The royal squares
The royal squares are a creation of the 17th century. To gauge how new this is, just look for what might look like a square on this map of Paris that dates back to 1550.
The Place de Grève, in front of the town hall (upper left quarter) is an exception. Elsewhere, the city is dense, constructions are almost everywhere.
The king Henry IV, the precursor
The first to break with this urbanism inherited from the Middle Ages is Henri IV. He launched two projects: Place Dauphine, in the far west of Ile de la Cité, and Place des Vosges (at the time known as Place Royale) located in the Marais district.
These squares are not conceived as a way to improve traffic flow like the modern squares. The idea is to build recreational areas, allowing for strolls or games. They are almost closed and special attention is paid to the uniformity of the buildings bordering them. This is obtained by imposing very precise specifications on future owners who wish to build their hotel there.
Place Dauphine has undergone major changes. Not only has it lost its uniformity, but one side was even removed in 1872. Only the two pavilions overlooking the Pont Neuf give an idea of the original architecture. On the other hand, the Place des Vosges has kept all its charm. You can still admire all of the Louis XIII-style buildings made of stone and brick. In addition, it has stayed away from traffic and has a large square, which makes it very pleasant.
The heyday under Louis XIV
The royal square takes on a new dimension under Louis XIV, and directly serves the image of the sovereign.
The first achievement is the Place des Victoires. Today there is an equestrian statue in its center, but this one dates from 1822. The original statue represented the king in full standing, crushing a cerberus representing the Quadruple-Alliance, defeated in the Dutch War. To ensure that the message was clear, the 4 nations that made up the alliance were also individually represented in allegory form at the bottom of the pedestal, as defeated. Ironically, only these captives survived the revolution, they are still visible in the Louvre.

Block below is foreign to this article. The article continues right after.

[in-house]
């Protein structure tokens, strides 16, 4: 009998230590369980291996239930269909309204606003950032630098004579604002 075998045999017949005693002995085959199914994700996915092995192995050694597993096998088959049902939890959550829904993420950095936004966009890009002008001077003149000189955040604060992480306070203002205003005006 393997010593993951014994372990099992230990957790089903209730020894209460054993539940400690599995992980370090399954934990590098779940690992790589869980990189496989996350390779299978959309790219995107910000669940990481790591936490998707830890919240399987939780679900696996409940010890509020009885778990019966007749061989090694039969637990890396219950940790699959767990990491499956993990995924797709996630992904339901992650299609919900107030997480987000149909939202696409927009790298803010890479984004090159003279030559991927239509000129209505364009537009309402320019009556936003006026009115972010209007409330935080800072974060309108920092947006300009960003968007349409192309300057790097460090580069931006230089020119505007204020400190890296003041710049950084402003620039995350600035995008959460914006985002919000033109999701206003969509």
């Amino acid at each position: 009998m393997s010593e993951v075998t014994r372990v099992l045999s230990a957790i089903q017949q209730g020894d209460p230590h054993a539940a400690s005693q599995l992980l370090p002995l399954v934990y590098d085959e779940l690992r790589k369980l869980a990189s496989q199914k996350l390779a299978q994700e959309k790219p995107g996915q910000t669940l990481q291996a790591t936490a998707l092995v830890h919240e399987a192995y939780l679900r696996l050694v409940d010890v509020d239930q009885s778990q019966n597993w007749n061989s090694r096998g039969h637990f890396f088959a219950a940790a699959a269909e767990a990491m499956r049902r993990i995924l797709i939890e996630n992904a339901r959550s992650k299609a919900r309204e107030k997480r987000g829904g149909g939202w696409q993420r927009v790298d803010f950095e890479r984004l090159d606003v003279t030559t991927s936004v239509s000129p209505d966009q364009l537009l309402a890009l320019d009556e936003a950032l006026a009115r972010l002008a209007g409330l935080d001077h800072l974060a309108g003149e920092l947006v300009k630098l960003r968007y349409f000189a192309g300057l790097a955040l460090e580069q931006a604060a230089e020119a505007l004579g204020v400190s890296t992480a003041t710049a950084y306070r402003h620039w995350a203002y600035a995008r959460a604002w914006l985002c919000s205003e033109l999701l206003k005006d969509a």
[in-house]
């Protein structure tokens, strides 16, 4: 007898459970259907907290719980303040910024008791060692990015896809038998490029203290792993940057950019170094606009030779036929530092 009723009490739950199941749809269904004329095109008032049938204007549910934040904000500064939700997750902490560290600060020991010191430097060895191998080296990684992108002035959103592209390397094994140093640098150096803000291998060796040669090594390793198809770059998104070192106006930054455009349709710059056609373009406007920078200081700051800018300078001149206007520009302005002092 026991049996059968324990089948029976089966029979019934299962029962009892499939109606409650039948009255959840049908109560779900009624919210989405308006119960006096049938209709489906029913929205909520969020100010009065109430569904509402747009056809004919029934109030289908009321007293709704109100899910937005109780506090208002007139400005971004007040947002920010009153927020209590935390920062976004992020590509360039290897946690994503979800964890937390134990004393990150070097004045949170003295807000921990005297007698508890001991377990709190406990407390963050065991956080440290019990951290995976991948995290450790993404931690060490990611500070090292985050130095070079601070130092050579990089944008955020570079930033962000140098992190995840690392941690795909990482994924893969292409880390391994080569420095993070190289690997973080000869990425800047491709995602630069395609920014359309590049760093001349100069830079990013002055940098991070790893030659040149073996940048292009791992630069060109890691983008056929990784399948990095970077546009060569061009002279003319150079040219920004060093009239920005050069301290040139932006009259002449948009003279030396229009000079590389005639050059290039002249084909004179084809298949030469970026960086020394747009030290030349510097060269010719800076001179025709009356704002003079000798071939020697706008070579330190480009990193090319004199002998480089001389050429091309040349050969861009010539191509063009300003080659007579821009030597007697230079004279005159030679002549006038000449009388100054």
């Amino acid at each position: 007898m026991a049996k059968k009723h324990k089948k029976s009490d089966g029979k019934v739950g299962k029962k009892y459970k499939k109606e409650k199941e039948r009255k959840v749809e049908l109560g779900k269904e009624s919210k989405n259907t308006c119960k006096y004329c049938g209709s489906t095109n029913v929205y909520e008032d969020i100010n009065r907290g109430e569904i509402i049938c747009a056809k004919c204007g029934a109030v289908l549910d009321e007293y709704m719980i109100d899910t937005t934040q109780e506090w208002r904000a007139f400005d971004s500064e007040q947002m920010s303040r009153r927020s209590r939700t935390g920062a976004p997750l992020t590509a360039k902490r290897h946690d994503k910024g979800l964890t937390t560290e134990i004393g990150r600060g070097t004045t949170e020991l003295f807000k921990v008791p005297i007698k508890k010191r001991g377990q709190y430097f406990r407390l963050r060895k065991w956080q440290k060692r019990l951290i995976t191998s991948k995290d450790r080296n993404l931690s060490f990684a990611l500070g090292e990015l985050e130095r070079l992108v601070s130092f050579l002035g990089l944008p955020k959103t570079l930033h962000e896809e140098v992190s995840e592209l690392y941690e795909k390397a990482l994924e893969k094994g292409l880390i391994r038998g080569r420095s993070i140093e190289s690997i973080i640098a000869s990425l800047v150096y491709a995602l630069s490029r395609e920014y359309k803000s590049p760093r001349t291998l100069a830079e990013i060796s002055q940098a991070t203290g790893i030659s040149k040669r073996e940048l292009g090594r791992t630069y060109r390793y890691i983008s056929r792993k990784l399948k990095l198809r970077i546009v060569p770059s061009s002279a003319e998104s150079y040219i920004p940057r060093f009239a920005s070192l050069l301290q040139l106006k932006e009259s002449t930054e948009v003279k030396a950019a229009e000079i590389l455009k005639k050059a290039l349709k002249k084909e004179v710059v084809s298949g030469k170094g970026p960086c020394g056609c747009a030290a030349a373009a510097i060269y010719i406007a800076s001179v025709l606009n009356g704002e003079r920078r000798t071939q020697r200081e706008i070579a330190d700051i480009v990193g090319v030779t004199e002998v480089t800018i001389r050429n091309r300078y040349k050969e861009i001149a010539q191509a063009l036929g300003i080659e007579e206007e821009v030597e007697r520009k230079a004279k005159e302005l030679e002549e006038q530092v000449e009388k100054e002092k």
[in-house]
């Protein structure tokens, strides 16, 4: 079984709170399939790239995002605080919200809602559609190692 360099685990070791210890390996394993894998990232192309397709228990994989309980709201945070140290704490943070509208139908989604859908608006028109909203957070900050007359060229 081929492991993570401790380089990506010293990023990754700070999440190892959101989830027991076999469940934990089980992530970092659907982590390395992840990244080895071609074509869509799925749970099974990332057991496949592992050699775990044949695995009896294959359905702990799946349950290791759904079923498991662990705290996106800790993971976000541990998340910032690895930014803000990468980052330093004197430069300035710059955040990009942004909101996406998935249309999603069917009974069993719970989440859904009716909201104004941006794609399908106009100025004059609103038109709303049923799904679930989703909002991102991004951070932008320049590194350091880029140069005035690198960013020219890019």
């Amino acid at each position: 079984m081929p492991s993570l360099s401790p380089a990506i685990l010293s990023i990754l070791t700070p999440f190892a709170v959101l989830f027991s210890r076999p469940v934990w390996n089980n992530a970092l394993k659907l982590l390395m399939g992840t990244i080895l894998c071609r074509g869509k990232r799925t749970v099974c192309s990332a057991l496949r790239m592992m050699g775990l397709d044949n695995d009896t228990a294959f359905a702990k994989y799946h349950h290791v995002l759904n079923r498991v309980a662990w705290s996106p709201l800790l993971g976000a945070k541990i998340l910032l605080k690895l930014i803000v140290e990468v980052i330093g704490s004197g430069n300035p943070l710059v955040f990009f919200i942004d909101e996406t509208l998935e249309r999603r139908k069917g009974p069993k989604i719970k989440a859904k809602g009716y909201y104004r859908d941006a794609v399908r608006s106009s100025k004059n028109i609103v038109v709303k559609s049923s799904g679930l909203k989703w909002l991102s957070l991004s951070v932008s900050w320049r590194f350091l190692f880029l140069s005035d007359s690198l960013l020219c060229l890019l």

The second royal square dedicated to Louis XIV is the current Place Vendôme. However, the royal statue was replaced by a column under Napoleon.
The remarkable point of these squares is that everything is done to highlight the statue of the sovereign: uniform facades, studied proportions, perspectives of the streets and even the general shape of the square. On the Place des Vosges, it is not that easy to find the statue of Louis XIII. On the Place des Victoires, it is unmissable.
From there, the royal squares spread throughout France. Each city tried to have its own. These are the current places Bellecour in Lyon, Stanislas in Nancy, de la Liberation in Dijon, etc.
At this time, facades were often built directly, and future owners just had to connect their mansion to it. Thus, the aesthetics and uniformity are perfectly mastered.
Place Louis XV, the decline?
Louis XV signed the last of these royal Parisian squares with the one which is today the Place de la Concorde. Before the famous obelisk, there was therefore a statue of Louis XV.
However, the financial means available for land purchases and construction were no longer the same. So the square took place on land that already belongs largely to the king, but which was on the outskirts of the city. Moreover, the square was devoid of constructions on the majority of its periphery. It was simply bordered by ditches and balustrades. The visual effect was therefore much less spectacular.
In addition to these material difficulties, there was a rather surprising choice of monument. At the foot of the classic equestrian statue of Louis XV, were the allegories of the 4 cardinal virtues (Prudence, Temperance, Strength, Justice). Compared to honnor of Louis XIV of the Place des Victoires, the virtues were in the place of the defeated nations.
To complete the picture, the square was the scene of a tragic event in 1770. Fireworks were set off for the wedding of Louis XVI and Marie-Antoinette. A massive crowd movement ensued, killing 132 people. It was not a very good omen.